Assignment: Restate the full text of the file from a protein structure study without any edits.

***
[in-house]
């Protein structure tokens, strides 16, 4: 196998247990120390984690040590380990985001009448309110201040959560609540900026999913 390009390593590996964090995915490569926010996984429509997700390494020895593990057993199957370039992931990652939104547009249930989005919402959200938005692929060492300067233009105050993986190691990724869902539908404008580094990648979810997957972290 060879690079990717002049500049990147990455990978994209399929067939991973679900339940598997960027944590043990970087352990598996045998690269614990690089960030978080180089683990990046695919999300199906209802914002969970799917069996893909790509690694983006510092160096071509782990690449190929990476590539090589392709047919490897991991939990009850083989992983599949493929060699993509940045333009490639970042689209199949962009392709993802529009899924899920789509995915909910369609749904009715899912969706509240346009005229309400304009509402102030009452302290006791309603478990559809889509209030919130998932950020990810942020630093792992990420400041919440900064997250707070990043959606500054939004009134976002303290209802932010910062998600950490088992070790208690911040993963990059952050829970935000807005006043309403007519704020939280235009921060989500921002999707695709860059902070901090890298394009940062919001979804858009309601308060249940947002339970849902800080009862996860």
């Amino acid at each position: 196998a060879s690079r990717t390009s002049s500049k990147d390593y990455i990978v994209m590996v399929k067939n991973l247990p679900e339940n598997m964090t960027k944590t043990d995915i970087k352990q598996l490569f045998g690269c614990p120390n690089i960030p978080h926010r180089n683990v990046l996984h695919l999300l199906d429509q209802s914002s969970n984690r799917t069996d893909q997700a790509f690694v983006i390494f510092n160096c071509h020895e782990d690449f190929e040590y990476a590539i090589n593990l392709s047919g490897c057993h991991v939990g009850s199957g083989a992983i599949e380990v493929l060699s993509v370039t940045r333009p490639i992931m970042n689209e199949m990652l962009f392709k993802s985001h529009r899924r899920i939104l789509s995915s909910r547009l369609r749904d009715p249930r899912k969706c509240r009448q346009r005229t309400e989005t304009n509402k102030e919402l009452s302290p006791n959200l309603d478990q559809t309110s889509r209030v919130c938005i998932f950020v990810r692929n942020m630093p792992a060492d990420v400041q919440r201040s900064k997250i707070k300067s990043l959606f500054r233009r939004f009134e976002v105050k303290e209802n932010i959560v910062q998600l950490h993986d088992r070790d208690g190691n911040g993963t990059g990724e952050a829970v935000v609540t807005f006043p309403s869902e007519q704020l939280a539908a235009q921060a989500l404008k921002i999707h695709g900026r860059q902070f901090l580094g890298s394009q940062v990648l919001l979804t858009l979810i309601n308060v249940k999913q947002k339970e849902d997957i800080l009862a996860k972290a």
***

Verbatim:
[in-house]
């Protein structure tokens, strides 16, 4: 196998247990120390984690040590380990985001009448309110201040959560609540900026999913 390009390593590996964090995915490569926010996984429509997700390494020895593990057993199957370039992931990652939104547009249930989005919402959200938005692929060492300067233009105050993986190691990724869902539908404008580094990648979810997957972290 060879690079990717002049500049990147990455990978994209399929067939991973679900339940598997960027944590043990970087352990598996045998690269614990690089960030978080180089683990990046695919999300199906209802914002969970799917069996893909790509690694983006510092160096071509782990690449190929990476590539090589392709047919490897991991939990009850083989992983599949493929060699993509940045333009490639970042689209199949962009392709993802529009899924899920789509995915909910369609749904009715899912969706509240346009005229309400304009509402102030009452302290006791309603478990559809889509209030919130998932950020990810942020630093792992990420400041919440900064997250707070990043959606500054939004009134976002303290209802932010910062998600950490088992070790208690911040993963990059952050829970935000807005006043309403007519704020939280235009921060989500921002999707695709860059902070901090890298394009940062919001979804858009309601308060249940947002339970849902800080009862996860």
């Amino acid at each position: 196998a060879s690079r990717t390009s002049s500049k990147d390593y990455i990978v994209m590996v399929k067939n991973l247990p679900e339940n598997m964090t960027k944590t043990d995915i970087k352990q598996l490569f045998g690269c614990p120390n690089i960030p978080h926010r180089n683990v990046l996984h695919l999300l199906d429509q209802s914002s969970n984690r799917t069996d893909q997700a790509f690694v983006i390494f510092n160096c071509h020895e782990d690449f190929e040590y990476a590539i090589n593990l392709s047919g490897c057993h991991v939990g009850s199957g083989a992983i599949e380990v493929l060699s993509v370039t940045r333009p490639i992931m970042n689209e199949m990652l962009f392709k993802s985001h529009r899924r899920i939104l789509s995915s909910r547009l369609r749904d009715p249930r899912k969706c509240r009448q346009r005229t309400e989005t304009n509402k102030e919402l009452s302290p006791n959200l309603d478990q559809t309110s889509r209030v919130c938005i998932f950020v990810r692929n942020m630093p792992a060492d990420v400041q919440r201040s900064k997250i707070k300067s990043l959606f500054r233009r939004f009134e976002v105050k303290e209802n932010i959560v910062q998600l950490h993986d088992r070790d208690g190691n911040g993963t990059g990724e952050a829970v935000v609540t807005f006043p309403s869902e007519q704020l939280a539908a235009q921060a989500l404008k921002i999707h695709g900026r860059q902070f901090l580094g890298s394009q940062v990648l919001l979804t858009l979810i309601n308060v249940k999913q947002k339970e849902d997957i800080l009862a996860k972290a």